« Reply #12 on: 08/15/2016 02:54 AM »
One thing that could help is a responsive image design. The idea is that the site would display images depending on the capabilities of the user reqestimg them. My tiny mobile device doesn't need a very high resolution image however my desktop with a 4K screen would love a lot more pixels.



Offline apirie98

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Re: NSF 2017: Article Presentation Improvements
« Reply #13 on: 08/15/2016 12:33 PM »
For reading the article, the balance between text and images is already quite good and captions or similar would probably clutter the article a bit. How about a caption that appears at the bottom of the image when a user scrolls over it with a mouse (or taps for touchscreen devices) - a click (or a double tap) would bring up a larger version of the image.
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Offline Rocket Science

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Re: NSF 2017: Article Presentation Improvements
« Reply #14 on: 08/15/2016 01:23 PM »
I made this suggestion in the logo thread: A different background behind "same logo" for each forum section:
For example, Historical behind NASASPACEFLIGHT a photo or graphic of Apollo on the Moon's surface...etc Oh Nathan ;) ;D
« Last Edit: 08/15/2016 01:25 PM by Rocket Science »
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Online Chris Bergin

Re: NSF 2017: Article Presentation Improvements
« Reply #15 on: 08/15/2016 04:45 PM »
I made this suggestion in the logo thread: A different background behind "same logo" for each forum section:
For example, Historical behind NASASPACEFLIGHT a photo or graphic of Apollo on the Moon's surface...etc Oh Nathan ;) ;D

We used to do that! Maybe someone can check waybackmachine and find the circa 2009 ish? (I think).

Offline Rocket Science

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Re: NSF 2017: Article Presentation Improvements
« Reply #16 on: 08/15/2016 06:18 PM »
I made this suggestion in the logo thread: A different background behind "same logo" for each forum section:
For example, Historical behind NASASPACEFLIGHT a photo or graphic of Apollo on the Moon's surface...etc Oh Nathan ;) ;D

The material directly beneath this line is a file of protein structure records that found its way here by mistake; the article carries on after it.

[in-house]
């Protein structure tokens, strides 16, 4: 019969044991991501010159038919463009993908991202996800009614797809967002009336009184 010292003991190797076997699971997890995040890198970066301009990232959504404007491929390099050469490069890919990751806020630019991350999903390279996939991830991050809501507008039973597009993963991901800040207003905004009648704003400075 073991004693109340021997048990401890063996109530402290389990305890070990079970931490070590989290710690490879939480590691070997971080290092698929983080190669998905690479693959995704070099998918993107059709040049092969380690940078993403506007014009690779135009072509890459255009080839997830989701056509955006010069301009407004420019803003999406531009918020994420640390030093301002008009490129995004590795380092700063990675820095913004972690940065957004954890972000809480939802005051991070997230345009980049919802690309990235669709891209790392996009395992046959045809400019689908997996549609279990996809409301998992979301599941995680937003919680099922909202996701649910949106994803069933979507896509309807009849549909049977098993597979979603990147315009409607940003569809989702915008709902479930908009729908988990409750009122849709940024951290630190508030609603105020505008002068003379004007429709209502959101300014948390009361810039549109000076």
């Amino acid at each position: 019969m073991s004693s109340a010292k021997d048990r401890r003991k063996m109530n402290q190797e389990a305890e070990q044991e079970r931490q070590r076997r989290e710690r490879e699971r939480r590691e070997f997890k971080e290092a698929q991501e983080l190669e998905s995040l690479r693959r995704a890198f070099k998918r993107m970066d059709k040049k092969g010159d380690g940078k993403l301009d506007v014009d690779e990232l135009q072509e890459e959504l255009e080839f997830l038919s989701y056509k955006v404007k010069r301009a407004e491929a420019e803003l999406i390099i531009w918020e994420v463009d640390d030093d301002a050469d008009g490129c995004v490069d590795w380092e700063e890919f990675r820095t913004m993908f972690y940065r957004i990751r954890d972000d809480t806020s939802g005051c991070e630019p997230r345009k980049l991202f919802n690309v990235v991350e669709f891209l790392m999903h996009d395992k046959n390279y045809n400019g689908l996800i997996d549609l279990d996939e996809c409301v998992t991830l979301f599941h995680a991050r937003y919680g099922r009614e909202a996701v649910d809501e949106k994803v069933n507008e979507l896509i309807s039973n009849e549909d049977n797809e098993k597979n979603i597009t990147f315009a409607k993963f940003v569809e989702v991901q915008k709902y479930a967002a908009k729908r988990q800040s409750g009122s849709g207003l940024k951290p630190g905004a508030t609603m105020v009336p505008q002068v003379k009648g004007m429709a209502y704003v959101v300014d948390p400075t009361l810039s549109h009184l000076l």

We used to do that! Maybe someone can check waybackmachine and find the circa 2009 ish? (I think).
What a blast from the past... "rocket humor" Here it is! 8)
https://web.archive.org/web/20090311054416/http://www.nasaspaceflight.com/
"The laws of physics are unforgiving"
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Online Chris Bergin

Re: NSF 2017: Article Presentation Improvements
« Reply #17 on: 08/15/2016 06:51 PM »
I made this suggestion in the logo thread: A different background behind "same logo" for each forum section:
For example, Historical behind NASASPACEFLIGHT a photo or graphic of Apollo on the Moon's surface...etc Oh Nathan ;) ;D

We used to do that! Maybe someone can check waybackmachine and find the circa 2009 ish? (I think).
What a blast from the past... "rocket humor" Here it is! 8)
https://web.archive.org/web/20090311054416/http://www.nasaspaceflight.com/

Wow! There we go! The old, old NSF, with the different icons for different subject areas on the logo.

But no dedicated SpaceX area back then! ;D

Offline okan170

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Re: NSF 2017: Article Presentation Improvements
« Reply #18 on: 08/15/2016 07:19 PM »
I made this suggestion in the logo thread: A different background behind "same logo" for each forum section:
For example, Historical behind NASASPACEFLIGHT a photo or graphic of Apollo on the Moon's surface...etc Oh Nathan ;) ;D

I'd be down for providing some graphics for the redesign!  One of the reasons I render at 4k is so that we can have options if we want to use any of the renders for whatever reasons may come, and that seems a reasonably future-proof size.

Wow! There we go! The old, old NSF, with the different icons for different subject areas on the logo.

But no dedicated SpaceX area back then! ;D

Thumbing through the Wayback Machine there, I notice that one of the very first articles there in 2005 is about VG starting suborbital fights.  While you may not have had a SpaceX section yet, it appears some things have been touchstones throughout the site's lifetime!

Offline NaN

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Re: NSF 2017: Article Presentation Improvements
« Reply #19 on: 08/15/2016 08:33 PM »
I will agree with other posters that, given the existing article formatting width, the default image sizes should not change. For images that users can zoom, they should do as overlays or new pages, they should not expand inline and change layout. For L2 images that you're concerned about other sites borrowing without credit, watermarks or limiting the max resolution are options. When you post an FPIP in an article, full resolution would be very nice ;)
Thank you for seeking our feedback.